WASHINGTON -- Although college tuition rose this year by the smallest percentage in 30 years, its crippling cost still deters too many young Americans from pursuing a higher education degree that could eventually land them a lucrative job, finance and education experts said Wednesday.
“We saw yesterday reported that the pace of tuition going up has decreased some, which is encouraging, but still the cost of college is wildly unaffordable for far too many,” said U.S. Secretary of Education Arne Duncan of the College Board’s annual report on college prices.
At a meeting of the Financial Literacy and Education Commission, Education and Treasury department leaders called for a nationwide focus on financial literacy education. They also called for a new rating system for universities based on their efforts to increase access to affordable higher education—which over time would boost the economy.
“Americans with education beyond high school tend to have higher salaries and contribute to the economy,” said Treasury Secretary Jacob Lew.
College increases the likelihood of upward income mobility by more than 75 percent, Lew said, and college graduates earn more than twice as much as those without a high school degree.
The proposed college rating system, Duncan said, would focus on outcomes at universities, including job placement and loan repayment assistance. The idea is to encourage college attendance among students who otherwise could be discouraged by high costs.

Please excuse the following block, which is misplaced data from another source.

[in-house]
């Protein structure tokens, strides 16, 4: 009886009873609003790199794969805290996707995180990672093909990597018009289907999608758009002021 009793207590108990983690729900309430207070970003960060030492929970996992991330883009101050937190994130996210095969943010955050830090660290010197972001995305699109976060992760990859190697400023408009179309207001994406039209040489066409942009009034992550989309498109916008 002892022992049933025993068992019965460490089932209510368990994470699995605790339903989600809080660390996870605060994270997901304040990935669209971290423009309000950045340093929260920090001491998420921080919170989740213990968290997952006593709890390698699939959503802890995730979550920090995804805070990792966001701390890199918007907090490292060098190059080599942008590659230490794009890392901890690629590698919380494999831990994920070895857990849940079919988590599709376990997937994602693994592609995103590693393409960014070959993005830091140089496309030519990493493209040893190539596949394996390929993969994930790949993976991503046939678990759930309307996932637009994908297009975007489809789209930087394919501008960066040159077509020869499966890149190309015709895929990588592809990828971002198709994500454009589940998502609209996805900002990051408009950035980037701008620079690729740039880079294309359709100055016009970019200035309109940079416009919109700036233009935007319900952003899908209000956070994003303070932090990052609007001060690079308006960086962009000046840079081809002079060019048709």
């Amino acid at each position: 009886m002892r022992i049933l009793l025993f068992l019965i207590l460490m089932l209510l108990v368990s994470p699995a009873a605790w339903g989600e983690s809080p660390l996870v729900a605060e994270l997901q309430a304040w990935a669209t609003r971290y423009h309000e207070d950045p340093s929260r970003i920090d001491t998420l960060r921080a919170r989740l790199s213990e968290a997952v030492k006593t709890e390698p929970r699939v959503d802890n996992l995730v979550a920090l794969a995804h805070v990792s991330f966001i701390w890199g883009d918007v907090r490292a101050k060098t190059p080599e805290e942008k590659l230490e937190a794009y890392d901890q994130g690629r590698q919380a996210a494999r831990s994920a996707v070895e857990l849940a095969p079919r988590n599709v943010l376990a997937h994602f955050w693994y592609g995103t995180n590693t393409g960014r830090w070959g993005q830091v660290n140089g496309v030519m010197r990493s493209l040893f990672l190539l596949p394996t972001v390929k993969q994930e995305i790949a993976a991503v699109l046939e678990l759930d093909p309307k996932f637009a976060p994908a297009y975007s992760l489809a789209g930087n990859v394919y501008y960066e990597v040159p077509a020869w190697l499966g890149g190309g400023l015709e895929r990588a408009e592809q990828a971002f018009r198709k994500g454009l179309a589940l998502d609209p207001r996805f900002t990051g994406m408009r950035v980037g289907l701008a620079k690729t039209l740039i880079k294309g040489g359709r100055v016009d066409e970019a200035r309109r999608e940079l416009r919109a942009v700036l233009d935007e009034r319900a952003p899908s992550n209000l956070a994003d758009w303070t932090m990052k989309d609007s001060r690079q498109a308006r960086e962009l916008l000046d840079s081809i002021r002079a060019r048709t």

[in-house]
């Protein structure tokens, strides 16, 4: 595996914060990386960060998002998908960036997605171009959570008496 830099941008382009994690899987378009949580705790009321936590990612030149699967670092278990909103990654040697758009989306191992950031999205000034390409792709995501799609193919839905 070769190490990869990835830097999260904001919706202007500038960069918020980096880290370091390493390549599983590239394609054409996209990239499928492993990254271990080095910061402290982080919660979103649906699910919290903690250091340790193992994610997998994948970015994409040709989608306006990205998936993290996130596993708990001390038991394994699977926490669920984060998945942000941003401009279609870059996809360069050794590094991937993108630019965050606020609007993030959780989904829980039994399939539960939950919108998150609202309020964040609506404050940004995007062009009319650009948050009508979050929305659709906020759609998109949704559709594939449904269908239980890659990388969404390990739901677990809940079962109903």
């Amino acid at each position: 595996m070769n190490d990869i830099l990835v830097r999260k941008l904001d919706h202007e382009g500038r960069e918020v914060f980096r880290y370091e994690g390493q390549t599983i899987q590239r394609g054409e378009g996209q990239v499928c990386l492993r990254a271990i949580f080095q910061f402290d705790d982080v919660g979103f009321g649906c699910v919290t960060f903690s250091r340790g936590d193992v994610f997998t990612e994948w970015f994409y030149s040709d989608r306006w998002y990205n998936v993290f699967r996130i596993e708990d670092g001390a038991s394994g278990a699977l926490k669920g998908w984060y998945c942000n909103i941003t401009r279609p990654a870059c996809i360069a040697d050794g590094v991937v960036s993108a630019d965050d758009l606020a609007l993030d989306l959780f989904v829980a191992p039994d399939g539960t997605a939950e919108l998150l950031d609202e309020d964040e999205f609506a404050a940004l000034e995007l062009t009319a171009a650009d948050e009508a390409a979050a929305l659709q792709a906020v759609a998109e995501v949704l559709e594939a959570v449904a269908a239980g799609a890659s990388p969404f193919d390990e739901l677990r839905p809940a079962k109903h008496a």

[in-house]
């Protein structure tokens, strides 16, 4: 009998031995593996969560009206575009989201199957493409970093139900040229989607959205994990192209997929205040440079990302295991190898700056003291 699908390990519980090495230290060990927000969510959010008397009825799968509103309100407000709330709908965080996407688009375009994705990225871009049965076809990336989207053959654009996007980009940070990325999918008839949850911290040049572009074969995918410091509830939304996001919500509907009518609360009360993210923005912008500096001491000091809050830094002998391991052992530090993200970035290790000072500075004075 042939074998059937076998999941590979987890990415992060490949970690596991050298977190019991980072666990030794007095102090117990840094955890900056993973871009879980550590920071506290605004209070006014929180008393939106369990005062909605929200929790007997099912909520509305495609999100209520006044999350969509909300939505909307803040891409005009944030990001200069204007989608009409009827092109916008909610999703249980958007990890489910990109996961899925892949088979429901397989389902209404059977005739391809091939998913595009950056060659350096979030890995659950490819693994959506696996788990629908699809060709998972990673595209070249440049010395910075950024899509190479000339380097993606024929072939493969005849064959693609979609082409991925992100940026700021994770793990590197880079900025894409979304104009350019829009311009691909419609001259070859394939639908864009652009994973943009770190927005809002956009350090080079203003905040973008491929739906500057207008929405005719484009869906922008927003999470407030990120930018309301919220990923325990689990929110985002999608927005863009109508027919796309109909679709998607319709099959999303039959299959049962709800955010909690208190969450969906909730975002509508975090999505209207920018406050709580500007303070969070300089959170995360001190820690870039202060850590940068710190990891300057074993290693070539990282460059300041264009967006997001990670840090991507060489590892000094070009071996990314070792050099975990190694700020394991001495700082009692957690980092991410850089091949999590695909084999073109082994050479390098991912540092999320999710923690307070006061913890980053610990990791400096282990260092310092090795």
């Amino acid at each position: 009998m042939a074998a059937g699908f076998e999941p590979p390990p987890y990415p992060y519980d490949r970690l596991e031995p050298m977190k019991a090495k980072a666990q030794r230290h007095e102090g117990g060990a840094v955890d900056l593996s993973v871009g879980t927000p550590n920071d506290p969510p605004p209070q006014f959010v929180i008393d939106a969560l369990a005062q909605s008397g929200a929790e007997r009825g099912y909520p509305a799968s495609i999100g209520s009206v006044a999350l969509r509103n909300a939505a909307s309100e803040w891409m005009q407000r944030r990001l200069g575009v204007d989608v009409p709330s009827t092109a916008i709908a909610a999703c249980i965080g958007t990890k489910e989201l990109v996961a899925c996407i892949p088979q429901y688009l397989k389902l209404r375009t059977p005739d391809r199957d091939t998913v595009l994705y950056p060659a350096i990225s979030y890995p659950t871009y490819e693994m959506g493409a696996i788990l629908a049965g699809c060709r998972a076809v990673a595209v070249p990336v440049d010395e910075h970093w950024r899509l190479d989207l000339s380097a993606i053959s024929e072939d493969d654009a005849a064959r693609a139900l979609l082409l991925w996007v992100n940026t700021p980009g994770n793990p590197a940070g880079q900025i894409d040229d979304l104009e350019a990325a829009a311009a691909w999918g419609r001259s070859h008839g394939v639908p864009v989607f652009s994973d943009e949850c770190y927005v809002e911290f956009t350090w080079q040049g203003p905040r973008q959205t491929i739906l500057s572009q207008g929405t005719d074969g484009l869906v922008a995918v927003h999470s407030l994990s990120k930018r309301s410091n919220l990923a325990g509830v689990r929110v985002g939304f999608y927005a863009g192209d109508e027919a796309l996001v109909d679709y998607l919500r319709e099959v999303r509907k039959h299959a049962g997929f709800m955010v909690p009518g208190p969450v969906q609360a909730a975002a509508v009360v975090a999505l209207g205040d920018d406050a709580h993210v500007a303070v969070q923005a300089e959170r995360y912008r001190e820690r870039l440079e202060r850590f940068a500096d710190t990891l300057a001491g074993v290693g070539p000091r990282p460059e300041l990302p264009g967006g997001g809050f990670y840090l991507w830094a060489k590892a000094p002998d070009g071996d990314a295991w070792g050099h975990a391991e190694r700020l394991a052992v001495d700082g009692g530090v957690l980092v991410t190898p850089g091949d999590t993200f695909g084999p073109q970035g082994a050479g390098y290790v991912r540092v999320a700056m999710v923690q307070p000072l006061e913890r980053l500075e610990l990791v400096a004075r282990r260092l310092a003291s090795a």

Specifics of the system have not been ironed out yet, and Duncan said that the Education Department “will do a lot of listening over the next few months.”
The rating system “will measure schools according to the value they provide students so families and students can make the most of their money,” Lew said.
Average tuition at a public four-year institution has increased 250 percent over the past 30 years, Lew said, but incomes for families grew an average of 16 percent during the same period..
Furthermore, tuition prices outpace inflation. According to the College Board, average tuition and fees at public four-year institutions increased by 19 percent beyond the rate of inflation over the five years from 2003-04 to 2008-09, and by another 27 percent between 2008-09 and 2013-14.
Richard Cordray, director of the Consumer Financial Protection Bureau, said standardized financial literacy education should be integrated into school curriculum nationwide.
“We believe this education should begin at a young age and continue through graduation,” he said, so that young Americans can better understand the details of the loans they take out and what repayment will be like.
According to the National Conference of State Legislators, 32 states had legislation introduced or pending this year relating to financial literacy or financial education.